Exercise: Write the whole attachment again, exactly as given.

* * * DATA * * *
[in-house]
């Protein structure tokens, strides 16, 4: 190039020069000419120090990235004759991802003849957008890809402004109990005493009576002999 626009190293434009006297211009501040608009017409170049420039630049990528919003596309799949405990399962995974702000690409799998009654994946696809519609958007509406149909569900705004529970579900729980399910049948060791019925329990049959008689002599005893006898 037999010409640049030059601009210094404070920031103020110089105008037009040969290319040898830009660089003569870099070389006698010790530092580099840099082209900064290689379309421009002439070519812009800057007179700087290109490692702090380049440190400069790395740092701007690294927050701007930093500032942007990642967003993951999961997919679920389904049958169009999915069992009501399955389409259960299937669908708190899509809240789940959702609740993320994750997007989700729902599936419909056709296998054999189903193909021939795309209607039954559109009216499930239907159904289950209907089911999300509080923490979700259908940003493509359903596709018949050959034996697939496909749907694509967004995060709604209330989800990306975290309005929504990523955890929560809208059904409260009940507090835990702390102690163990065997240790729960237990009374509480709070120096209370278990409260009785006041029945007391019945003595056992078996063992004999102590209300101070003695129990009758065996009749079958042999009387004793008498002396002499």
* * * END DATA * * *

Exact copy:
[in-house]
């Protein structure tokens, strides 16, 4: 190039020069000419120090990235004759991802003849957008890809402004109990005493009576002999 626009190293434009006297211009501040608009017409170049420039630049990528919003596309799949405990399962995974702000690409799998009654994946696809519609958007509406149909569900705004529970579900729980399910049948060791019925329990049959008689002599005893006898 037999010409640049030059601009210094404070920031103020110089105008037009040969290319040898830009660089003569870099070389006698010790530092580099840099082209900064290689379309421009002439070519812009800057007179700087290109490692702090380049440190400069790395740092701007690294927050701007930093500032942007990642967003993951999961997919679920389904049958169009999915069992009501399955389409259960299937669908708190899509809240789940959702609740993320994750997007989700729902599936419909056709296998054999189903193909021939795309209607039954559109009216499930239907159904289950209907089911999300509080923490979700259908940003493509359903596709018949050959034996697939496909749907694509967004995060709604209330989800990306975290309005929504990523955890929560809208059904409260009940507090835990702390102690163990065997240790729960237990009374509480709070120096209370278990409260009785006041029945007391019945003595056992078996063992004999102590209300101070003695129990009758065996009749079958042999009387004793008498002396002499």